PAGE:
Muru-D’s new entrepreneur-in-residence Ben Sand wants more “world number one” companies coming out of Australia

“You don’t have to grow slowly, you don’t have to reserve your ambitions,” says prominent tech entrepreneur Ben Sand.

After humble beginnings on a farm in regional Australia, Sand went on to build an augmented reality headset startup in Silicon Valley, which is now valued at $300 million.

His journey from an “awful” house in Chippendale to making it big in the Valley serves as an important lesson for emerging entrepreneurs across Australia, he says.

With muru-D applications for its Sydney accelerator opening this week, Sand is on the lookout for founders with great ambition.

Taking over from Mick Liubinskas as muru-D’s entrepreneur-in-residence, Sand says he’ll be paying particular attention to startups working for more than financial profit.

“You need to have a strong sense of purpose about what you’re doing,” Sand tells StartupSmart.

“What are you going to do make the world a better place?”

Sand says he’s intensely drawn to founders creating solutions and innovative products that serve deeper causes like disease prevention.

He says companies like Planet Labs, which uses geospatial imaging to prevent illegal logging of rainforests, are setting a new benchmark for tech developers and entrepreneurs.

“That technology could have just as easily been used into monitoring military troop movements,” he says.

Computer vision is another emerging trend Sand is excited about because of its potential to transform everything from medical diagnoses to virtual reality experiences.

“It’s a really important technology and it’s fundamental to everything that’s happening into the future,” he says.

“It’s something that Australians are extremely good at.”

Sand believes local entrepreneurs can leverage this talent pool and help Australia become a leader in this space.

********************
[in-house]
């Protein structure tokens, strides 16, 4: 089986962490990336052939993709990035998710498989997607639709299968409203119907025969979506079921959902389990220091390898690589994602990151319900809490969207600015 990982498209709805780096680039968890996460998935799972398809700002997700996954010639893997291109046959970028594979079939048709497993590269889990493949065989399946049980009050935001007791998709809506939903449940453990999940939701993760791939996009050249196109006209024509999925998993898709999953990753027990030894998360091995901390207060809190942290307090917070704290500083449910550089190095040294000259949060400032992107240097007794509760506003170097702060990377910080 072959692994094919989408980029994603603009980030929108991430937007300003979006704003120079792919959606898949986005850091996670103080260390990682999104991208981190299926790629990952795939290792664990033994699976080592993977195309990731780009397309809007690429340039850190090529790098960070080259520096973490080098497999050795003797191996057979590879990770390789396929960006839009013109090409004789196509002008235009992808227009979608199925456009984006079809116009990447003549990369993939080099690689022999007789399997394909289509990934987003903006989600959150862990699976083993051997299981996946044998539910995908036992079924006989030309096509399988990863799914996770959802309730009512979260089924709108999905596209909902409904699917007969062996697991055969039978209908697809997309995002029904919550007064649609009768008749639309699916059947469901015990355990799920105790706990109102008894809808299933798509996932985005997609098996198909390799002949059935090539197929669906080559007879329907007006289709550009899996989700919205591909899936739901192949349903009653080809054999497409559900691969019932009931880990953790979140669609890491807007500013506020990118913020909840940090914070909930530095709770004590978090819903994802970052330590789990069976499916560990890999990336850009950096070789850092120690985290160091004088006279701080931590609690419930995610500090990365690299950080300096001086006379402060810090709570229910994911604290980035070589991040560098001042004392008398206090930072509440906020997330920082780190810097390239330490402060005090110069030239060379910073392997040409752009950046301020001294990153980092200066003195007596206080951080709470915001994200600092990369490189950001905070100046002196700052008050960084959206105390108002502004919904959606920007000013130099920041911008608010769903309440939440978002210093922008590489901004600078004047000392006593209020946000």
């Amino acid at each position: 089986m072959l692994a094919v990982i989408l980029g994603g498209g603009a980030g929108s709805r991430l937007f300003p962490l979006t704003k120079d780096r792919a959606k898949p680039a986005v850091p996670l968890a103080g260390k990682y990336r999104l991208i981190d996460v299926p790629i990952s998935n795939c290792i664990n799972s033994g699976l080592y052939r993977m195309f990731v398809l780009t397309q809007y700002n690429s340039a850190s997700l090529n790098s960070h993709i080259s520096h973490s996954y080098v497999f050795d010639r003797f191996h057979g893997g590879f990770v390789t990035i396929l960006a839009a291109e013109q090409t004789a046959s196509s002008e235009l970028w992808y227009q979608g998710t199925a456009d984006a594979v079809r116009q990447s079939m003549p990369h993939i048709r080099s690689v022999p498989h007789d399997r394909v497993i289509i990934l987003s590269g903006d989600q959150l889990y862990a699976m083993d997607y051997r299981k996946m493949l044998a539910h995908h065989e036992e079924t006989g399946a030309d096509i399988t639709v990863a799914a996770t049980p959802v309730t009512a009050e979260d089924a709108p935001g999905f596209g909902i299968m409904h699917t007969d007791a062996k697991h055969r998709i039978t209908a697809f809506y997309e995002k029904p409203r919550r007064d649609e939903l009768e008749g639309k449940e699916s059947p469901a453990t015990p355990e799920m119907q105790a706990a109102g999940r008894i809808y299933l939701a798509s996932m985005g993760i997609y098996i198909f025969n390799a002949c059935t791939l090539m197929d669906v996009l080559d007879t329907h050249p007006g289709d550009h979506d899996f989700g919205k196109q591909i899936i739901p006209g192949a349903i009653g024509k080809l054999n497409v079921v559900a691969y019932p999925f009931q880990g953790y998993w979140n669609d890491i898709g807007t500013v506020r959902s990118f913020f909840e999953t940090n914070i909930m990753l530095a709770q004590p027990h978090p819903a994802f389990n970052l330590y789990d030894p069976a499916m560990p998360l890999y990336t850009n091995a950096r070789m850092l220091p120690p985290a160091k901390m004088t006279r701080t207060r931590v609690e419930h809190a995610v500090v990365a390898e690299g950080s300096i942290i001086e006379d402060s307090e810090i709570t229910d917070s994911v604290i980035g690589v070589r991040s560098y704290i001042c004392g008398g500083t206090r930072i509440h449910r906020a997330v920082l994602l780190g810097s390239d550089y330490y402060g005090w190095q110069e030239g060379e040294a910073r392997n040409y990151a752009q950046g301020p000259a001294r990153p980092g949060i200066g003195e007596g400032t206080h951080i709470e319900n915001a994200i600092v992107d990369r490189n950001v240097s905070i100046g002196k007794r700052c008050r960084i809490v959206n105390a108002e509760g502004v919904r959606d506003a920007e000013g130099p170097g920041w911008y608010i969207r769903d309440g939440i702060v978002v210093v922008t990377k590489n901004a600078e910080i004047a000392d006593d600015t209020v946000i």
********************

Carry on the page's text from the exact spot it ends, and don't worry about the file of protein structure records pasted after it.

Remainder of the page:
“A person with computer vision expertise applied to self-driving cars is worth $10 million to a company,” he says.

“Australia is really good at training these people and developing them [but] a lot of them are heading overseas because opportunities are so lucrative there.”

Sand hopes that by working with emerging entrepreneurs, muru-D will be able to create more opportunities for such talent.

“I want to see world number ones consistently coming out of Australia and I want the companies applying to muru-D to have that kind of ambition at their hearts,” he says.

As he resettles into Australia, Sand says there’s little difference in potential and talent between the startup sector here and in San Francisco.

“People just don’t believe they’re capable of achieving at these levels,” he says.

Helping more local founders realise they can build high-impact ventures from Down Under will be a matter of eliminating self-doubt, he says.

“Silicon Valley is fantastic but it’s no longer a life or death scenario for those big visions,” he says.

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